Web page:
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June 6, 2019
As part of UK Coaching’s Coaching Week, we want to celebrate the fantastic coaches who help to make Surrey Sports Park a thriving hub of sporting excellence.
Our third subject is SSP Director of Tennis, Nick Ingham – a man who one of his pupils calls ‘the best tennis coach in the south of England’!
What is your coaching philosophy?
To have fun. Especially with the juniors. I want them to have a great time on court and be looking forward to coming back next week. With regards to adults, I think it’s a different philosophy because I think they’re eager to learn to maximize their potential. So I want to impart my knowledge to them, so they can improve the standard of their play.
But it’s very much an individual thing – you have to case your lesson to the individual or individuals. I don’t think you can generalize and say ‘I’m going to go onto court and I’m going to teach the lesson this way’. I think you have to evaluate the student and then cater the lesson to them.
What do you think makes a good coach?
I think probably 80% of it is personality. I think you’ve got to have the outgoing personality to be able to click with your student. I think if you can’t relate to the person you’re on court with, and if you can’t impart your knowledge to them, I think you’re going to struggle. You’ve got to be able to be bubbly. Make sure they have fun but also make sure they’re learning, so you have to appreciate the levels they are at.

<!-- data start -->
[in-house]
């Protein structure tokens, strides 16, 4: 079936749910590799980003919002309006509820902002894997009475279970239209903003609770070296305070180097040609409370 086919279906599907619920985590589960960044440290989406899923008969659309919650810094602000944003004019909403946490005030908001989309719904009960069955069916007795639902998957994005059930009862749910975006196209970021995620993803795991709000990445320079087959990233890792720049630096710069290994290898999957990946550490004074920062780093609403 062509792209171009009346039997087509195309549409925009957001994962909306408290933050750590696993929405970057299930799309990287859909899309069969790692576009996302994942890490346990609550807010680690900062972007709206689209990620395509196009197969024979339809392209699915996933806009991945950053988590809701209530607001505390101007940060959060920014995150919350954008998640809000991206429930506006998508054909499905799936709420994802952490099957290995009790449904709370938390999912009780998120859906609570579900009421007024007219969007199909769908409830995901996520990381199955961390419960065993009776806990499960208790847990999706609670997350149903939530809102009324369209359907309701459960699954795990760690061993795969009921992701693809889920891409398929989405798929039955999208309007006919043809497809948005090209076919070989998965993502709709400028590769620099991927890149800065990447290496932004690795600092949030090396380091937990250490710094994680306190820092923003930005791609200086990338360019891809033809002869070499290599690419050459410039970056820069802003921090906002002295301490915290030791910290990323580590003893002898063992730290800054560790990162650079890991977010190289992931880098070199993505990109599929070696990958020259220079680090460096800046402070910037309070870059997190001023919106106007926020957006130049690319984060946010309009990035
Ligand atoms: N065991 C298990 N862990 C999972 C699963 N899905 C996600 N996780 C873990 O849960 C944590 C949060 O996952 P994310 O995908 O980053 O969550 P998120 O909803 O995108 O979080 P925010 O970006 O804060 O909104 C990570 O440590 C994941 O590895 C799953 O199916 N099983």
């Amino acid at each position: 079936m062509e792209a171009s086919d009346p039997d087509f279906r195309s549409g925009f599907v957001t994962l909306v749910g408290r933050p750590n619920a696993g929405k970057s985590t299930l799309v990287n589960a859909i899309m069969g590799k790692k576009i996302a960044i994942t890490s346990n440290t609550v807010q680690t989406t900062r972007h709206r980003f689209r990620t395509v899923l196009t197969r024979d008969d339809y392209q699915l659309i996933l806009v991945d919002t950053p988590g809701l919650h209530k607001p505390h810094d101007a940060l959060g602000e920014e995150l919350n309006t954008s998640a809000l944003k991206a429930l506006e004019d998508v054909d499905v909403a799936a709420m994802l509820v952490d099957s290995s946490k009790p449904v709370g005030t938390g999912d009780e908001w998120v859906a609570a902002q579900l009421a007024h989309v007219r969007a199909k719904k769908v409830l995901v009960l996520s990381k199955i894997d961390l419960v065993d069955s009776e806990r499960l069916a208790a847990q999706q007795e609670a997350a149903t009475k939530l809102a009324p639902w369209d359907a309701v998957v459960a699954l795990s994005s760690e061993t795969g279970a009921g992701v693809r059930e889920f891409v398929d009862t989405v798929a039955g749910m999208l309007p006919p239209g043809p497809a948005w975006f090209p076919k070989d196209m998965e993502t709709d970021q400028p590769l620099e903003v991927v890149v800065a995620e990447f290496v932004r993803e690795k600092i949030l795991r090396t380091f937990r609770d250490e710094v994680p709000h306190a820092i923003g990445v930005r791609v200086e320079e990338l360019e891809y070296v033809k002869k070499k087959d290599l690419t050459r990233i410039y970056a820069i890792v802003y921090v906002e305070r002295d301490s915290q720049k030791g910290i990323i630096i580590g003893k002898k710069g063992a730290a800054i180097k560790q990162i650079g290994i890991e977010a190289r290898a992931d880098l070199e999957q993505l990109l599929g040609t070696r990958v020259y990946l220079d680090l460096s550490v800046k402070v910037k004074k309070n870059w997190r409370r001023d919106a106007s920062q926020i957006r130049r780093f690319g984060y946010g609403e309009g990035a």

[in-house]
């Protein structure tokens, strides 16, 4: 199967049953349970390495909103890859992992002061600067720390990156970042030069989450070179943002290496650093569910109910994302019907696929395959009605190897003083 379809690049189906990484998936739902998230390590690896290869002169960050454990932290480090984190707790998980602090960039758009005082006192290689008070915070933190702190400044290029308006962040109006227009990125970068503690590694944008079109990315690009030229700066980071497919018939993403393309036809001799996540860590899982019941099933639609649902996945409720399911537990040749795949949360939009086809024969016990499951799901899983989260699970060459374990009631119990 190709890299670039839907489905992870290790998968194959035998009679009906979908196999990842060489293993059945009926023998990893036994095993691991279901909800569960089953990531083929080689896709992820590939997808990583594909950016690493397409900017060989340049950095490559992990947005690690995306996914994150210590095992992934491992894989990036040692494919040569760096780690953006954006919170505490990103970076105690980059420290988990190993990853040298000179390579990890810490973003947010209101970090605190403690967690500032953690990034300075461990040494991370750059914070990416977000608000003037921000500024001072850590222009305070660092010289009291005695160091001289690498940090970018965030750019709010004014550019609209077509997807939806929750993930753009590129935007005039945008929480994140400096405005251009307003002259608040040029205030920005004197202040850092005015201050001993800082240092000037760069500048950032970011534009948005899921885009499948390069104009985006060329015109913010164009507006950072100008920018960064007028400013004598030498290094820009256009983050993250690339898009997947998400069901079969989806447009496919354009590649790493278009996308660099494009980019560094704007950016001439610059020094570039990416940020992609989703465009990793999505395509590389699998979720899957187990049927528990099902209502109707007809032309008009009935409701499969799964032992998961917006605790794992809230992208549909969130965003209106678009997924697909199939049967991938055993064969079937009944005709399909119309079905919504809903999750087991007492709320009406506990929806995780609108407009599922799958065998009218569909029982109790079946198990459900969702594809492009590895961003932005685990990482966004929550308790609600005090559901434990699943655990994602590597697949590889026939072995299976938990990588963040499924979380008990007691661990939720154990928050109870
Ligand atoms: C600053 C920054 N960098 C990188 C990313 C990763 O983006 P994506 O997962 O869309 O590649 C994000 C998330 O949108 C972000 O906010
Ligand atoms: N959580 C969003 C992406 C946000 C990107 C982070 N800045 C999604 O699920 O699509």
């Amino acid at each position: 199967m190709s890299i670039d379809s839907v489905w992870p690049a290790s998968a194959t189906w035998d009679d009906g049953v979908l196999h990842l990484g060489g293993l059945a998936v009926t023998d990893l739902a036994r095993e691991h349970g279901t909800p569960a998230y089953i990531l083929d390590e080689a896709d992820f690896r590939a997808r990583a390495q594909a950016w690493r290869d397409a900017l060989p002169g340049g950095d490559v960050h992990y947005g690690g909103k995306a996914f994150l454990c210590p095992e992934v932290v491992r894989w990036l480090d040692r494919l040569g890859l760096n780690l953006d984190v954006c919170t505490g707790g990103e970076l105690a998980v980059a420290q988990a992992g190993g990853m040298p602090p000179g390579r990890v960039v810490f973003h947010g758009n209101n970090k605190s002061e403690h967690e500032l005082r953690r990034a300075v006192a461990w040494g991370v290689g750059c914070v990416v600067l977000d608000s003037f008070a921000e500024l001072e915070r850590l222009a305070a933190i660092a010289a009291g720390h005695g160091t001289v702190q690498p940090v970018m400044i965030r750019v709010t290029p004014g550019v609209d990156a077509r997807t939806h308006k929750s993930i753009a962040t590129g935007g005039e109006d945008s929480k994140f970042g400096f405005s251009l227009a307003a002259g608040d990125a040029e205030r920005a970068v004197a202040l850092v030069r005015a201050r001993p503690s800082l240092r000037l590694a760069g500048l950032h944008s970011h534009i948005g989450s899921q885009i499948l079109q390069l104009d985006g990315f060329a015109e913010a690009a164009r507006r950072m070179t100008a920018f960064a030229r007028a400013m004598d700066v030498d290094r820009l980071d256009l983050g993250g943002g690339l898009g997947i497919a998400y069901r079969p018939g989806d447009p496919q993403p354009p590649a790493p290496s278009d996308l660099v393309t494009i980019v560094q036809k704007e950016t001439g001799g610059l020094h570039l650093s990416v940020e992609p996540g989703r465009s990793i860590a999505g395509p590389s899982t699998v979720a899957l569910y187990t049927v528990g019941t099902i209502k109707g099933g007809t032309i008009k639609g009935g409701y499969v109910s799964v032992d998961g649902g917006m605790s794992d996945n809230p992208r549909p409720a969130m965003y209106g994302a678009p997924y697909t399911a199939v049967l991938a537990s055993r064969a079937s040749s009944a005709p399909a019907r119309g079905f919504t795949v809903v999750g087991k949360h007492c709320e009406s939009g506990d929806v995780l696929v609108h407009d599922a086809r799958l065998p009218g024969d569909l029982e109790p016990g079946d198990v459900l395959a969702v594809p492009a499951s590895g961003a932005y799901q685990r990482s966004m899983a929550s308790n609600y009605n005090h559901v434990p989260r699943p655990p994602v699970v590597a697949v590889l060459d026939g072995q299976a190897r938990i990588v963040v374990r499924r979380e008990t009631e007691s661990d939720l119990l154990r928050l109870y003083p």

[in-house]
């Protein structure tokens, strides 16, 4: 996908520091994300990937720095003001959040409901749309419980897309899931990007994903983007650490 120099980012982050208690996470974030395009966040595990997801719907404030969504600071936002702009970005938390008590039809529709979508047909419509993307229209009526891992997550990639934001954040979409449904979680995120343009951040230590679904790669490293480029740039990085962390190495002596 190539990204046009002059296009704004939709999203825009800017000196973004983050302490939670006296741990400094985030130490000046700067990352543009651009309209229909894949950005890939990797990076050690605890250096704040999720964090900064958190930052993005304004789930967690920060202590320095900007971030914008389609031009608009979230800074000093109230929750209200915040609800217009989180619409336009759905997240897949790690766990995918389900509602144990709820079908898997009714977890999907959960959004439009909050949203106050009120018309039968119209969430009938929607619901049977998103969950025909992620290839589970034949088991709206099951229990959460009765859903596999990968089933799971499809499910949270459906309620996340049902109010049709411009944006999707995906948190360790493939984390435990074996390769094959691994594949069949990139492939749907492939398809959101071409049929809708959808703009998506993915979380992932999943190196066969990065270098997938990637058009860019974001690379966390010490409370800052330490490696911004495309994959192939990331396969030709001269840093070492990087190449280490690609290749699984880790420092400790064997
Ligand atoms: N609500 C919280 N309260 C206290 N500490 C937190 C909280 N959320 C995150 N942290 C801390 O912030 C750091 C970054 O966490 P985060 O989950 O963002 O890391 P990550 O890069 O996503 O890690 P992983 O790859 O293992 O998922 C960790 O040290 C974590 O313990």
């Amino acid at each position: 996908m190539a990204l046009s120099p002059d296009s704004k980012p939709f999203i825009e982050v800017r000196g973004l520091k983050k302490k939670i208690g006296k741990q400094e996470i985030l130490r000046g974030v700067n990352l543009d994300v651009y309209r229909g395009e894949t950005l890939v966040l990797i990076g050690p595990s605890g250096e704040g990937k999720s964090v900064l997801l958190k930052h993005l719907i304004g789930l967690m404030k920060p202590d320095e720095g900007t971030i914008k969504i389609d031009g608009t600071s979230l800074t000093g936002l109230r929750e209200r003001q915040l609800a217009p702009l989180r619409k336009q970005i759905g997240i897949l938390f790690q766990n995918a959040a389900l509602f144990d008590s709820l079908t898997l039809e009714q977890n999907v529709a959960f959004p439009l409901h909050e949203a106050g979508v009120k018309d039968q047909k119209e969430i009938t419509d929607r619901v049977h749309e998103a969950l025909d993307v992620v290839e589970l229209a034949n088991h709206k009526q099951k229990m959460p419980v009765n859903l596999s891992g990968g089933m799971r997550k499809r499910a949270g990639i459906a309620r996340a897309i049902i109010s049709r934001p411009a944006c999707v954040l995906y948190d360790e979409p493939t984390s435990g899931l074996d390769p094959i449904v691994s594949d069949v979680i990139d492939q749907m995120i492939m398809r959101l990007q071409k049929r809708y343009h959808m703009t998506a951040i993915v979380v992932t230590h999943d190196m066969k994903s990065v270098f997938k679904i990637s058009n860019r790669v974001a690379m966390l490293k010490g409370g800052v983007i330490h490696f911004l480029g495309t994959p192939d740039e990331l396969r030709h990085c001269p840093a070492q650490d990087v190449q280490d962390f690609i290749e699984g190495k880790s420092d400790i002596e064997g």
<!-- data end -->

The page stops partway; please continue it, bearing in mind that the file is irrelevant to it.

With the juniors you’re thinking, ‘OK, these are the players of tomorrow’, and it’s probably even more important that they come on and have a good time, because they’re hopefully going to be with me for the next 10 years.
I can go into court with somebody who literally has difficulty making contact with the ball, and in a way, for me, it’s even more rewarding at the end of the hour when they’re hitting five shots in a row, and you see the delight and satisfaction on their face because they’re thinking ‘I can play this game’. Sometimes that’s better than having a high-class player going out and winning matches.
Is there one coach who has particularly influenced you, and made what made them so good?
I had a coach who took me through my junior coaching, playing tournaments, and then when I got to a stage where realistically I wasn’t going to make it as a player, he said ‘I need an apprentice, would you be interested in doing a year-and-a-half apprenticeship with me?’ He imparted his coaching knowledge to me – hence I got into coaching. He was just the perfect role model. I used to sit and watch him, and he would cater his lesson to that person. If it was a serious player, it would be a high-intensity lesson. Whereas if it was a group of kids he’d be bubbly, he had fun with them. He was just a great role model.
Book a place on one of Nick’s Junior Summer Camps running during July and August – click here for details